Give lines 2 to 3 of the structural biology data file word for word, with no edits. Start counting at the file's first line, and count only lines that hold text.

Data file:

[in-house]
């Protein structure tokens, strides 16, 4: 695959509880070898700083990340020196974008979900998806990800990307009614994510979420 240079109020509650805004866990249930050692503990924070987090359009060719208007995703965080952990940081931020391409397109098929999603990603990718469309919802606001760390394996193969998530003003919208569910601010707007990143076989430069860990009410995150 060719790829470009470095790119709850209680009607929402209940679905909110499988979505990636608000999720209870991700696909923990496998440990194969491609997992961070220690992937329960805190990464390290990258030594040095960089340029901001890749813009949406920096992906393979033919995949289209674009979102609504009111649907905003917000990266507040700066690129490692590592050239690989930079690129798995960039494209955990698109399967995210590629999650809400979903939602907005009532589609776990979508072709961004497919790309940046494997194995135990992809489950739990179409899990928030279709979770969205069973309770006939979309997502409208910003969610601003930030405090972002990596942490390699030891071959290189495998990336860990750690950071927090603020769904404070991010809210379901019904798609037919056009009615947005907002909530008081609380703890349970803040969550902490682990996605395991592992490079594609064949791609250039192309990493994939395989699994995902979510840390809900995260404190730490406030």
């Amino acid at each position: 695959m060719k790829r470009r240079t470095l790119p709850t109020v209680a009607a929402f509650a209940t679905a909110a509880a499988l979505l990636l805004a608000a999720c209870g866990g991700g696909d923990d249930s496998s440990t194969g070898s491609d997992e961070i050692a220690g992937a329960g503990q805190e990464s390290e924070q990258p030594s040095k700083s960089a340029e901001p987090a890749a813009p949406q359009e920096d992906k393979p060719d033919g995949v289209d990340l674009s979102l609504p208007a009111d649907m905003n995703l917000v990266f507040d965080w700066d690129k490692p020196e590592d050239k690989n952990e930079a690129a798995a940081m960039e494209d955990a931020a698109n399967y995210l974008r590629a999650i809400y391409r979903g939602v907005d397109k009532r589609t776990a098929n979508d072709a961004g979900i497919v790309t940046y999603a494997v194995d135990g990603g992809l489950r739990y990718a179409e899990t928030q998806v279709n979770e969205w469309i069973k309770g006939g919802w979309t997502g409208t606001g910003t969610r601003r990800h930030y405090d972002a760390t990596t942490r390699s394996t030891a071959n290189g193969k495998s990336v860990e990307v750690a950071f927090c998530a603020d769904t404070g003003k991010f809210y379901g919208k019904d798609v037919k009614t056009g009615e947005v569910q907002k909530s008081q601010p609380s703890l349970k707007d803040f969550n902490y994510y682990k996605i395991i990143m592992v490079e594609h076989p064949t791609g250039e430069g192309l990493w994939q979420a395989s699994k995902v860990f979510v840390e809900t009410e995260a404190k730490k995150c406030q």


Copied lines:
């Protein structure tokens, strides 16, 4: 695959509880070898700083990340020196974008979900998806990800990307009614994510979420 240079109020509650805004866990249930050692503990924070987090359009060719208007995703965080952990940081931020391409397109098929999603990603990718469309919802606001760390394996193969998530003003919208569910601010707007990143076989430069860990009410995150 060719790829470009470095790119709850209680009607929402209940679905909110499988979505990636608000999720209870991700696909923990496998440990194969491609997992961070220690992937329960805190990464390290990258030594040095960089340029901001890749813009949406920096992906393979033919995949289209674009979102609504009111649907905003917000990266507040700066690129490692590592050239690989930079690129798995960039494209955990698109399967995210590629999650809400979903939602907005009532589609776990979508072709961004497919790309940046494997194995135990992809489950739990179409899990928030279709979770969205069973309770006939979309997502409208910003969610601003930030405090972002990596942490390699030891071959290189495998990336860990750690950071927090603020769904404070991010809210379901019904798609037919056009009615947005907002909530008081609380703890349970803040969550902490682990996605395991592992490079594609064949791609250039192309990493994939395989699994995902979510840390809900995260404190730490406030």
């Amino acid at each position: 695959m060719k790829r470009r240079t470095l790119p709850t109020v209680a009607a929402f509650a209940t679905a909110a509880a499988l979505l990636l805004a608000a999720c209870g866990g991700g696909d923990d249930s496998s440990t194969g070898s491609d997992e961070i050692a220690g992937a329960g503990q805190e990464s390290e924070q990258p030594s040095k700083s960089a340029e901001p987090a890749a813009p949406q359009e920096d992906k393979p060719d033919g995949v289209d990340l674009s979102l609504p208007a009111d649907m905003n995703l917000v990266f507040d965080w700066d690129k490692p020196e590592d050239k690989n952990e930079a690129a798995a940081m960039e494209d955990a931020a698109n399967y995210l974008r590629a999650i809400y391409r979903g939602v907005d397109k009532r589609t776990a098929n979508d072709a961004g979900i497919v790309t940046y999603a494997v194995d135990g990603g992809l489950r739990y990718a179409e899990t928030q998806v279709n979770e969205w469309i069973k309770g006939g919802w979309t997502g409208t606001g910003t969610r601003r990800h930030y405090d972002a760390t990596t942490r390699s394996t030891a071959n290189g193969k495998s990336v860990e990307v750690a950071f927090c998530a603020d769904t404070g003003k991010f809210y379901g919208k019904d798609v037919k009614t056009g009615e947005v569910q907002k909530s008081q601010p609380s703890l349970k707007d803040f969550n902490y994510y682990k996605i395991i990143m592992v490079e594609h076989p064949t791609g250039e430069g192309l990493w994939q979420a395989s699994k995902v860990f979510v840390e809900t009410e995260a404190k730490k995150c406030q």